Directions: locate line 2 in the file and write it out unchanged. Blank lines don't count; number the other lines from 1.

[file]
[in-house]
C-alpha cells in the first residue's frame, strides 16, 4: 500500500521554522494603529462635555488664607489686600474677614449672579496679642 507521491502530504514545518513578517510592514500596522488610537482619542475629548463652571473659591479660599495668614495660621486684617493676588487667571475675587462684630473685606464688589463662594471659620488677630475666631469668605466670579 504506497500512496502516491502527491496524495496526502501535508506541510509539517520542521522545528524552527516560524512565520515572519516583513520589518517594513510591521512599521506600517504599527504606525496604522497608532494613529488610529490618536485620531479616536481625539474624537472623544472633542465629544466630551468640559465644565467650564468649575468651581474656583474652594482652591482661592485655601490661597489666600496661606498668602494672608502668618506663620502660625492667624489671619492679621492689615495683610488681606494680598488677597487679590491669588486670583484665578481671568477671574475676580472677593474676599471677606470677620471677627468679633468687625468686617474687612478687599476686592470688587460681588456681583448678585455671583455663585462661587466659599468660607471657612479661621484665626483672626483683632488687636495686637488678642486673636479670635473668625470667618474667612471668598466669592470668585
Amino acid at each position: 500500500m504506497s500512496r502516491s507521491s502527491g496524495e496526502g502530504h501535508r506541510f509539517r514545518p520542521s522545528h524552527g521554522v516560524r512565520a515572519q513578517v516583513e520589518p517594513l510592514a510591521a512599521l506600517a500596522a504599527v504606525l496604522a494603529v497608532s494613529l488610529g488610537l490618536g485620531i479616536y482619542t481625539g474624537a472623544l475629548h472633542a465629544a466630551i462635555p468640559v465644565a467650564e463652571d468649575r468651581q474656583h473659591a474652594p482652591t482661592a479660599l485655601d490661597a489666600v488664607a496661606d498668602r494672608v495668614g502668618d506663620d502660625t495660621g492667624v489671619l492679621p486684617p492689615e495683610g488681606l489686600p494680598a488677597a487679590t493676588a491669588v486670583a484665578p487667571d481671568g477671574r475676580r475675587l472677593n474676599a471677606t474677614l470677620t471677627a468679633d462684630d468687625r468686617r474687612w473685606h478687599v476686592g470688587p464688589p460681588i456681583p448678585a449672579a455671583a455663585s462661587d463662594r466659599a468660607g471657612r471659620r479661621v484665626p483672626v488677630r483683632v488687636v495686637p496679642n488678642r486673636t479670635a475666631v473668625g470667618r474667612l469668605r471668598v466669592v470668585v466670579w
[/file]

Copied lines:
C-alpha cells in the first residue's frame, strides 16, 4: 500500500521554522494603529462635555488664607489686600474677614449672579496679642 507521491502530504514545518513578517510592514500596522488610537482619542475629548463652571473659591479660599495668614495660621486684617493676588487667571475675587462684630473685606464688589463662594471659620488677630475666631469668605466670579 504506497500512496502516491502527491496524495496526502501535508506541510509539517520542521522545528524552527516560524512565520515572519516583513520589518517594513510591521512599521506600517504599527504606525496604522497608532494613529488610529490618536485620531479616536481625539474624537472623544472633542465629544466630551468640559465644565467650564468649575468651581474656583474652594482652591482661592485655601490661597489666600496661606498668602494672608502668618506663620502660625492667624489671619492679621492689615495683610488681606494680598488677597487679590491669588486670583484665578481671568477671574475676580472677593474676599471677606470677620471677627468679633468687625468686617474687612478687599476686592470688587460681588456681583448678585455671583455663585462661587466659599468660607471657612479661621484665626483672626483683632488687636495686637488678642486673636479670635473668625470667618474667612471668598466669592470668585